I had to see what she was wearing, ogle a close-up shot of her ring. I thought Jenna looked perfect, by the way, hair a bit tousled, not too formal. Laura Bush fell a little too in love with the color turquoise, if you ask me, but the bride was flawless.
Other than my moment with Jenna, I have avoided what I think of as wedding porn: The bridal magazines that seduce you with glossy photos of $10,000 leather-embossed wedding invitations. The TV shows on basic cable that allow you to be a dazzled voyeur, leering at multitier raspberry mousse cakes adorned with cascading English roses and edible pearls. I opened a bridal magazine once, and only once, and quickly shut it like Pandora's box.
Page after page flashed giant diamond engagement rings at me. As in porn, the bridal industry and the diamond industry will both tell you: the bigger, the better.
It's hard not to be intoxicated by the large rocks on the fingers of celebrity brides. Once I mined for information, however, it was harder than a diamond itself to believe what a racket the industry has been running since 1938, when it hired an advertising agency to convince Americans that diamonds equal eternal love.
According to experts, diamonds are not scarce and they have little intrinsic value. Because the tradition of diamond engagement rings is so ubiquitous, I was shocked to find out it was such a recent phenomenon. It was, in fact, nothing but the calculated strategy of De Beers to deal with an increasing supply of diamonds, combined with an all-time-low demand after the Great Depression, according to "Not Forever," a thorough piece on the history of diamonds on Salon.com. The "A Diamond Is Forever" ad campaign established in 1947 was astonishingly effective: sales of De Beers diamonds skyrocketed.
How much should a man spend on this arguably valueless hunk of rock? Why, guess who developed the formula? De Beers!
A buying guideline still largely in effect originated from the company's marketing materials in the early 20th century, suggesting a man spend from two to three month's salary on an engagement ring.
Clever corporate persuasion aside, you don't need Leonardo DiCaprio to tell you that the diamond industry exploits workers, many of them children, fuels bloodshed and social strife, funds deadly civil wars and, on top of that, the process of mining dirties the environment and strips local ecosystems. What a romantic notion: A child working for slave wages may have pulled your very rock out of the ground before the price was artificially inflated and your man -- under more pressure than a carbon atom 100 miles below the earth's surface -- had to buy it for you to announce his monthly income to the world.
The industry is taking steps toward reducing the number of conflict diamonds. Still, many human rights groups think the Kimberley Process Certification Scheme -- a 2003 initiative designed to prevent the flow of conflict diamonds -- is of questionable efficacy. It relies on the diamond industry to police itself. Anyone can sell you a diamond with a "conflict free" tag, but it's very difficult to follow a diamond from mine to mall.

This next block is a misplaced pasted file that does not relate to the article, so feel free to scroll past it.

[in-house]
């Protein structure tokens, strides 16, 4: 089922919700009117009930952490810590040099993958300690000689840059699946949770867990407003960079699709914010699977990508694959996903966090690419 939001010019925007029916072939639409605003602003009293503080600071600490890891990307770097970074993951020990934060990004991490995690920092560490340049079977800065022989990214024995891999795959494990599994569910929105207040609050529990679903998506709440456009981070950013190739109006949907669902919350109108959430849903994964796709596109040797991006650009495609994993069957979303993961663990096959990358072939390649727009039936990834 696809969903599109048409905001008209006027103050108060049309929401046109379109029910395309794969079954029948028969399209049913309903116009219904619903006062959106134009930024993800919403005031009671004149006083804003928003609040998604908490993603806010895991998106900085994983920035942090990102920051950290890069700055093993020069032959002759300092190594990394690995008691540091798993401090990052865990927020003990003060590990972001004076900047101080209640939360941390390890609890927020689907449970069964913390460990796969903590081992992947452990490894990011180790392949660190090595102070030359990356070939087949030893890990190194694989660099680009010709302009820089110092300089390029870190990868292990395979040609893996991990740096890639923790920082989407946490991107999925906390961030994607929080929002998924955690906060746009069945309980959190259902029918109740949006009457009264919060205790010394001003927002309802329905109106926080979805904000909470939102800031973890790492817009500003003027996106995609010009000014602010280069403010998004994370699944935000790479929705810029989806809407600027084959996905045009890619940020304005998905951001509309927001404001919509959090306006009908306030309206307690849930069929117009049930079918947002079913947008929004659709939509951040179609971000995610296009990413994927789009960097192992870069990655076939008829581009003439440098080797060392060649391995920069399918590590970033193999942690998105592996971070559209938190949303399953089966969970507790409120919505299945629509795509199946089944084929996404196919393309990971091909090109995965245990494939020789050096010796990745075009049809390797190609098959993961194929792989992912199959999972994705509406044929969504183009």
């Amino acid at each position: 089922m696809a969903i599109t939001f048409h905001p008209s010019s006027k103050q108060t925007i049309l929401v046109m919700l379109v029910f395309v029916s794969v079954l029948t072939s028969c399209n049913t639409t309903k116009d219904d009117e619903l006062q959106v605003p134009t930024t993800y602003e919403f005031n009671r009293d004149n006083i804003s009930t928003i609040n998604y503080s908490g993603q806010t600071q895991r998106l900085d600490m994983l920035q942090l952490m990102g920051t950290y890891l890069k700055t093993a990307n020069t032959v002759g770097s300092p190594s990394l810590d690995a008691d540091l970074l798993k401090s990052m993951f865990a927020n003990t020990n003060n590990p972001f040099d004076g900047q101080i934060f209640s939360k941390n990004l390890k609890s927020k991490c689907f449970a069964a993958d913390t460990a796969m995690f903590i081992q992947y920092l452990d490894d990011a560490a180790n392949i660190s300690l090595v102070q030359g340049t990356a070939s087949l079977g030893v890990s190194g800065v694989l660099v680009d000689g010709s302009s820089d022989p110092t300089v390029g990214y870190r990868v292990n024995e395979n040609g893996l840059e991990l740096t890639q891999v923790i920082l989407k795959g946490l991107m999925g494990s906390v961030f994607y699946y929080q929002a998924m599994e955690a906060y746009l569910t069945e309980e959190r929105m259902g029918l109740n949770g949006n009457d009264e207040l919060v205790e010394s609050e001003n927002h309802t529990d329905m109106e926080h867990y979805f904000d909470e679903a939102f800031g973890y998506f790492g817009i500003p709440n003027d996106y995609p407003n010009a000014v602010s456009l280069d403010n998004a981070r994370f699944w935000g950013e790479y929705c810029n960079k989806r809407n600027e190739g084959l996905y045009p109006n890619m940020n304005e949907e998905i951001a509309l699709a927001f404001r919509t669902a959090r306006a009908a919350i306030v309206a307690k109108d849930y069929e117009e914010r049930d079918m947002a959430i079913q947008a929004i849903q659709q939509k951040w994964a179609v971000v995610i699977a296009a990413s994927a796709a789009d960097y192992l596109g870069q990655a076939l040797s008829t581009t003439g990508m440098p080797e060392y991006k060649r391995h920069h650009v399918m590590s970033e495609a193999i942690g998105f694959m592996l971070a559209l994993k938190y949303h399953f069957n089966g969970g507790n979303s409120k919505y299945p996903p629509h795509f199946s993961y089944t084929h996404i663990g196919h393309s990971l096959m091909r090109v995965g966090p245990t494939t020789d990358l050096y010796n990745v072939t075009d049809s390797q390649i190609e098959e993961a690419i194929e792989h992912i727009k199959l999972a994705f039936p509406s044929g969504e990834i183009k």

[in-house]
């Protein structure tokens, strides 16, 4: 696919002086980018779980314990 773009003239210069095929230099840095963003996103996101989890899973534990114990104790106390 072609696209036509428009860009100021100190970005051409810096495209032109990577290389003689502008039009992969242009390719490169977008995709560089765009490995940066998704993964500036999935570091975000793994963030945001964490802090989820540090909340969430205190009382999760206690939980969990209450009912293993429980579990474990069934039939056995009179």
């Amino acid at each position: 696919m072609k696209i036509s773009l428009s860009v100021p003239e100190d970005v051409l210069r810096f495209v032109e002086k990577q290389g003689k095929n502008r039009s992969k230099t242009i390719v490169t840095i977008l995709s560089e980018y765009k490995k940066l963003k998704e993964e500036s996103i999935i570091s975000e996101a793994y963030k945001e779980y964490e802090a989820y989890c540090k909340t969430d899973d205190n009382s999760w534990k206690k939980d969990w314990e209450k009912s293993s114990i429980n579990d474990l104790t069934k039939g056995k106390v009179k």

For me, even a diamond from Canada or another conflict-free zone comes with baggage.
Even if the mining of diamonds wasn't an ethical or environmental concern, the idea that starting a lifetime together with a bad investment (diamonds have a notoriously low resale value) hurts the blue-collar girl I am to my core. My dad was a mechanic. I have spent many years underemployed in my field and may do so again. All of this directs me toward one deeply felt truth: For me, diamonds are not a girl's best friend. A nest egg is a girl's best friend. A down payment is a girl's best friend.
And when it comes to bling, science may be your true BFF.
Listen, I'm not standing here on my Dr. Bronner's soapbox telling you I can wrap a string of hemp around my ring finger and go on my "marry" way. I wanted a solution that was both pretty and mindful -- which is how I discovered cultured diamonds.
For a couple of years now, small machines have been able to replicate the heat and pressure that turn carbon into diamond under the earth's surface, creating in a lab what are chemically, physically and optically diamonds. I'm not talking about cubic zirconium. These are the real deal, and a real deal at less than 25 percent the cost of a mined diamond. Cultured diamonds can be produced in colors, mainly canary, but they have become clearer in recent years.
My man sought out one of these stones, had it set and I haven't stopped staring at the vivid yellow gem since he popped the question.
To give both cultured and mined diamonds their due, they are the hardest substance known, with the highest thermal conductivity. That means they are not only tough but can withstand high heat without getting burned. These are excellent qualities for both gemstones and marriage metaphors.
The difference is this: While love can't be forged in a lab, the diamonds that can are a far more fitting symbol of human connection. When I glance down at my own ring, the cut and color are stunning, but it's the clarity that catches my eye.
Teresa Strasser can be heard on the "Adam Carolla Show" mornings on 97.1 FM KLSX. Her wedding book, "Sentimental or Cheap?" comes out this fall.